background_fid.jpg
Connecting Alaska to the World And the World to Alaska
Play Live Radio
Next Up:
0:00
0:00
Available On Air Stations

Isom Fires Moves Away from Pipeline

isom_map.png

The Isom Creek Fire burning along the Dalton Highway south of the Yukon River was active again Monday, but Fire Information Officer Sam Harrel says winds primarily drove the flames away from the highway and Trans Alaska Pipeline Monday.

Harrell says protecting Native land allotments and cabins along the river’s south bank remain a top priority for about 250 firefighters working the incident.

"There's a structure-protection group designated, and they're working along the river corridor to identify the allotments and identify the structures and start making plans to defend those allotments should the fires start to advance in that direction.”

Harrel says the plan is to work from a dirt road which bisects the area to protect the allotments, and other values at risk.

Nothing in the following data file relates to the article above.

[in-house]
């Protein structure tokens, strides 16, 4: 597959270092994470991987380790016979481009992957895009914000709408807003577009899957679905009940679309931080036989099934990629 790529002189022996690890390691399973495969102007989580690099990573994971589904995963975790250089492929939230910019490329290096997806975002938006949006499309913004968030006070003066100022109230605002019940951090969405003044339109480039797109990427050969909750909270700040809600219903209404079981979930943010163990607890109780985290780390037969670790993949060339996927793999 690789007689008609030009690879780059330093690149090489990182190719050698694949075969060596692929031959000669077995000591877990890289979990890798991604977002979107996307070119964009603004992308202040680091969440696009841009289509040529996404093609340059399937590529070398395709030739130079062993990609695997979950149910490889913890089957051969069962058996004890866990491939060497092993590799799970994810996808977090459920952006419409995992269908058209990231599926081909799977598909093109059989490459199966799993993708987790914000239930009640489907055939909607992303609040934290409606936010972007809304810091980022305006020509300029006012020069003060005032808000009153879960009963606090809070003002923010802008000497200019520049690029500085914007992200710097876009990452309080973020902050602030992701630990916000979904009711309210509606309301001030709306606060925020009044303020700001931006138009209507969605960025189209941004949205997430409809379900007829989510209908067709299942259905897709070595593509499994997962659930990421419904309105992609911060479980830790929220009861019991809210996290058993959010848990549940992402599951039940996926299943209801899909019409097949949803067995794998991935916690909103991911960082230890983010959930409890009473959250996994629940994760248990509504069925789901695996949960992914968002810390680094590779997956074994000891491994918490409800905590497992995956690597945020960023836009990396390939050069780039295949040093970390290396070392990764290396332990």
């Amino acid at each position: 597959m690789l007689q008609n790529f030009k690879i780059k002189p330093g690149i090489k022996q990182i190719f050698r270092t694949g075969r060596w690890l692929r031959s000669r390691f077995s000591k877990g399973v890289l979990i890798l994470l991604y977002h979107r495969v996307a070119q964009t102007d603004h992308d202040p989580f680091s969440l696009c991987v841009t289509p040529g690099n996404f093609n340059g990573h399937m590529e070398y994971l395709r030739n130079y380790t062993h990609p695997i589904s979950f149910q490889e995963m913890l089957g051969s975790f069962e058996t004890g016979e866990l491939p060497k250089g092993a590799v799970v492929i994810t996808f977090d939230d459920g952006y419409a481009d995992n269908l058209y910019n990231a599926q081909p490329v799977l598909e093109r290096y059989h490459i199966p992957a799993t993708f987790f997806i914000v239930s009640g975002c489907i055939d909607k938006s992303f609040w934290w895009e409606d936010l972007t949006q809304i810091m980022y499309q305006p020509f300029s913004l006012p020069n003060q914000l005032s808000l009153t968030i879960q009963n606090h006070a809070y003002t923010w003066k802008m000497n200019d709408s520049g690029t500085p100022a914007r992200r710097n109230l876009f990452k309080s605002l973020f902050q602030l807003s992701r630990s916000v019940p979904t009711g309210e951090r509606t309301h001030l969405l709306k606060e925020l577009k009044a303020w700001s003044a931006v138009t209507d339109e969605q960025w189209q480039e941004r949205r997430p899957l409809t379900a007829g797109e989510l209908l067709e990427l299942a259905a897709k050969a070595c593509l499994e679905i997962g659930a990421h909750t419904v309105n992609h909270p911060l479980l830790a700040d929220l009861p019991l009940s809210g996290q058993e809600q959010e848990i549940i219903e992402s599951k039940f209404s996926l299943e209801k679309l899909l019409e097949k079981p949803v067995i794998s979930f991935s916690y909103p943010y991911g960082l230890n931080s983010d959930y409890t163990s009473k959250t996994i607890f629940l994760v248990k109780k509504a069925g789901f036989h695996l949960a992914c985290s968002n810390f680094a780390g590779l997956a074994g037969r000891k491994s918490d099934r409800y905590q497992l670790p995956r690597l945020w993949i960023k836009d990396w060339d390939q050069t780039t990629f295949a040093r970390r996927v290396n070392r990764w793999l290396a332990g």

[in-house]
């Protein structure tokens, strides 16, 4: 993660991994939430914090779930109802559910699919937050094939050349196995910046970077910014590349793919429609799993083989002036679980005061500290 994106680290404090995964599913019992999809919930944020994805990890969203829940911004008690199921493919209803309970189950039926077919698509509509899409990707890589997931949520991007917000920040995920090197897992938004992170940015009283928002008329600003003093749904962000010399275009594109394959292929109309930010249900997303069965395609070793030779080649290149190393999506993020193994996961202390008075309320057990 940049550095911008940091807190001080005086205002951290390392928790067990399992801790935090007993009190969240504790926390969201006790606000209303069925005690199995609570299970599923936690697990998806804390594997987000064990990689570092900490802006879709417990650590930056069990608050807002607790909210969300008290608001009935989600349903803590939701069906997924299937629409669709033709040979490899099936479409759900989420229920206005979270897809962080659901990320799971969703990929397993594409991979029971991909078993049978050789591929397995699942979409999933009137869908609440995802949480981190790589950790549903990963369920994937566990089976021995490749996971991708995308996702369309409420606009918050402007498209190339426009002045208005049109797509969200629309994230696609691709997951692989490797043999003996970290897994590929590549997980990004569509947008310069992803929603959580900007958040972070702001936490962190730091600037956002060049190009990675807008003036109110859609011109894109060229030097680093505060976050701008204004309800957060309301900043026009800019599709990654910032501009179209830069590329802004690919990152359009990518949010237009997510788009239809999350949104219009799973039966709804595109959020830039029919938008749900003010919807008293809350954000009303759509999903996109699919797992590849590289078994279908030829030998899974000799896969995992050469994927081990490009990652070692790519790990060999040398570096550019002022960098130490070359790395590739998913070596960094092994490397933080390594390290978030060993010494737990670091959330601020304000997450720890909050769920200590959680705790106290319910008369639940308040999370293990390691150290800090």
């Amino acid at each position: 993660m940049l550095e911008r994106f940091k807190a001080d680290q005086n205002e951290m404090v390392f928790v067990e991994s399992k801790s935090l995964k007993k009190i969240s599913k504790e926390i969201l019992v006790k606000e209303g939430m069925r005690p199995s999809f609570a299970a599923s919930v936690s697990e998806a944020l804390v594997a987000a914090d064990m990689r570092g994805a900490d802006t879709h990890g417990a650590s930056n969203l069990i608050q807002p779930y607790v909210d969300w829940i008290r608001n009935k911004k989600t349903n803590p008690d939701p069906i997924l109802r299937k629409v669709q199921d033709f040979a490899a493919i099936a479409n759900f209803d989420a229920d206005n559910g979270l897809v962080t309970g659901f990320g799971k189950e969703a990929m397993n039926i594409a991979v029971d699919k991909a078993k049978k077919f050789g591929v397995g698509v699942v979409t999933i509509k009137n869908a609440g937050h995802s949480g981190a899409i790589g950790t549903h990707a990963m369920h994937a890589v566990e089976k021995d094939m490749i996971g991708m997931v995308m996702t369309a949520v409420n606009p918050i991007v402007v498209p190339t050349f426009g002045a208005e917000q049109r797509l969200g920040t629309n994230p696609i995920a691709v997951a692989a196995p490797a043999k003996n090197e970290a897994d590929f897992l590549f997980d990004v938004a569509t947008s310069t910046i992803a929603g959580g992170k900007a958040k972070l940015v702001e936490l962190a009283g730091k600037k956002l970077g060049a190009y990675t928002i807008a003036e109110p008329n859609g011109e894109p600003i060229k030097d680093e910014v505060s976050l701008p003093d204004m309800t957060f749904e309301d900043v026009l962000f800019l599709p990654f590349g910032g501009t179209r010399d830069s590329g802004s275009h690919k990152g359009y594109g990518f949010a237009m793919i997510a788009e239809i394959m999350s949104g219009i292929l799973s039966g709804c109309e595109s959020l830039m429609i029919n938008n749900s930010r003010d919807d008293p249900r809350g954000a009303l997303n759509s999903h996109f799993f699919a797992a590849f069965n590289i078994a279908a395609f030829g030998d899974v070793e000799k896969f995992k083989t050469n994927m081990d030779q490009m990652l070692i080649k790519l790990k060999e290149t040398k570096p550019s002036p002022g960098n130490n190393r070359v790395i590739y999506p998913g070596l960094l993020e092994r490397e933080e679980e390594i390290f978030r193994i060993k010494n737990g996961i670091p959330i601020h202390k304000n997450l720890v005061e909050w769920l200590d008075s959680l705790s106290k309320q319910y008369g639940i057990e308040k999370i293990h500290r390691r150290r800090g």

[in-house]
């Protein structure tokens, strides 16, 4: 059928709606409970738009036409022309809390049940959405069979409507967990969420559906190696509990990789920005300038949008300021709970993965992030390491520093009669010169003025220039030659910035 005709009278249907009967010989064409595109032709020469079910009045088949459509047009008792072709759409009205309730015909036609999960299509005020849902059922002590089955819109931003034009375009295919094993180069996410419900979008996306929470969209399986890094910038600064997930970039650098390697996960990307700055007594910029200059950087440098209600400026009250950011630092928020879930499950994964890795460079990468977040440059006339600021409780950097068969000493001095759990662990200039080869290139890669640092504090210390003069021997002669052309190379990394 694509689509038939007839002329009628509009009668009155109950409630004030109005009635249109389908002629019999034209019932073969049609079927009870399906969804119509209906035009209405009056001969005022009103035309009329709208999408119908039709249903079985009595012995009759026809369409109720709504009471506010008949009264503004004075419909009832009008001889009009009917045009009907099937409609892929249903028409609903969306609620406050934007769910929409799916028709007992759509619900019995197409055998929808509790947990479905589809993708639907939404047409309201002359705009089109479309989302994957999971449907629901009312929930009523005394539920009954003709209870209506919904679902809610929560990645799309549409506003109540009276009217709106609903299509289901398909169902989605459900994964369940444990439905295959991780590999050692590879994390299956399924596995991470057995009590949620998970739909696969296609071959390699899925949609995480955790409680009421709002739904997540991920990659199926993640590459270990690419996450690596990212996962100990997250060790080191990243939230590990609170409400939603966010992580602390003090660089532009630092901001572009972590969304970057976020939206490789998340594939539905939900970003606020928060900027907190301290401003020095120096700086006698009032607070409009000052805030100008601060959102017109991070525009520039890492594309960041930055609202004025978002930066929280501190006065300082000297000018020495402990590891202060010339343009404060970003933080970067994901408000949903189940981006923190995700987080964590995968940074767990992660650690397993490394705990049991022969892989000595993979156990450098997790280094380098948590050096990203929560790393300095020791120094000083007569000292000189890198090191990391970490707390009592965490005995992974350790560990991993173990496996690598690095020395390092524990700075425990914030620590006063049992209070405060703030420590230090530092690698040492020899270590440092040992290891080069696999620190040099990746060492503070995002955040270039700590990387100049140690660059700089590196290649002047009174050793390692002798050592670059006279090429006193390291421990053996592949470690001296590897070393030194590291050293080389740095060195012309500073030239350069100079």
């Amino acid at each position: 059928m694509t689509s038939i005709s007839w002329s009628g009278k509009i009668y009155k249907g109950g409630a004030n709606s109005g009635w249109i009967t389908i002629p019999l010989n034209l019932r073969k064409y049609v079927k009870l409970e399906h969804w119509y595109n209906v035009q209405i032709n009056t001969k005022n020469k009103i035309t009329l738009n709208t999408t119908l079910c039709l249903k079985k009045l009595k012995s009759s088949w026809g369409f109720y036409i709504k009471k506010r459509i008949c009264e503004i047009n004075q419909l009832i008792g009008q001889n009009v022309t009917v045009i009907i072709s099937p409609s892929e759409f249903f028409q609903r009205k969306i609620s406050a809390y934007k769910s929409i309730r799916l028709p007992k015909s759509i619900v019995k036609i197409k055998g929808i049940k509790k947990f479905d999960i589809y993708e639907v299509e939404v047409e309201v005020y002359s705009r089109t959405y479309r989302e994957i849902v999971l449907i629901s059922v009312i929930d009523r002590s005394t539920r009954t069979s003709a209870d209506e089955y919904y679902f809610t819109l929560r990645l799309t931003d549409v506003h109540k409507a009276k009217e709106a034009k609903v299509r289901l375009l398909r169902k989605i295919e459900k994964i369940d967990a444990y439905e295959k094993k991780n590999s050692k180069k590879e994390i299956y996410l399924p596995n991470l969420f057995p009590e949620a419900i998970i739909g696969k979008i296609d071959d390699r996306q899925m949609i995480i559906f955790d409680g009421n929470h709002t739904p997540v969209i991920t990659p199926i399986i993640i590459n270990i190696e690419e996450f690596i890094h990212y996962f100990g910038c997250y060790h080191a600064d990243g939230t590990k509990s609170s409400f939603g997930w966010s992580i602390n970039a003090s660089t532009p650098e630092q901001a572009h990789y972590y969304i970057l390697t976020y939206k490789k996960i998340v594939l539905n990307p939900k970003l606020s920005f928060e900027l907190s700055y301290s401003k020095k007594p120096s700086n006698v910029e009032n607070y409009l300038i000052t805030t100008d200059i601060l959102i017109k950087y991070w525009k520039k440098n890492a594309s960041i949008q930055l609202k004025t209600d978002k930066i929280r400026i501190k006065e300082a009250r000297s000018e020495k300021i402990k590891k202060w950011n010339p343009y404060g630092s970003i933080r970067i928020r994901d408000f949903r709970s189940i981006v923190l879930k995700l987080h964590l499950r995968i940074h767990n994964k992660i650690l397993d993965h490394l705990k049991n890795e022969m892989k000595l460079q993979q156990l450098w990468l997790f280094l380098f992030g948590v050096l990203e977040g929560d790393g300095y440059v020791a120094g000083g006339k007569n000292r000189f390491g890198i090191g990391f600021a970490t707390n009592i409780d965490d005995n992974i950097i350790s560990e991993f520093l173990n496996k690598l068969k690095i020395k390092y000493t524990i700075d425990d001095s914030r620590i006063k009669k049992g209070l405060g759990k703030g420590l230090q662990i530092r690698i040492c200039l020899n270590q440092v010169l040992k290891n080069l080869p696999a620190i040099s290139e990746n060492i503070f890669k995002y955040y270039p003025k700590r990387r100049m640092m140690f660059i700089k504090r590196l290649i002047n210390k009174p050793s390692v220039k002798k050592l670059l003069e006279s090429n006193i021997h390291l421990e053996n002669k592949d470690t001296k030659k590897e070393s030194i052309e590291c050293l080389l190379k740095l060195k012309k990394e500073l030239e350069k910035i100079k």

"Burning out along that two track and by doing that along the northwest flank and the north side of the fire, and then carrying the line, umtil they can carty it straight north to the south bank of the Yukon River, they're hoping that will prevent the fire from moving on to the west and northwest which would be threatening those allotments along the river, the Yukon River Camp at the river crossing, and of course, Pump Station 6.”

Harrel says the Isom Creek Fire, which was started by lightning Friday, was estimated to have burned a little over 3,000 acres as of Monday night. He cautions that Dalton Highway traffic is being halted intermittently between miles 46 and 62 of the highway for fire operations and urges drivers to proceed cautiously due to smoky conditions and firefighting vehicles on the road.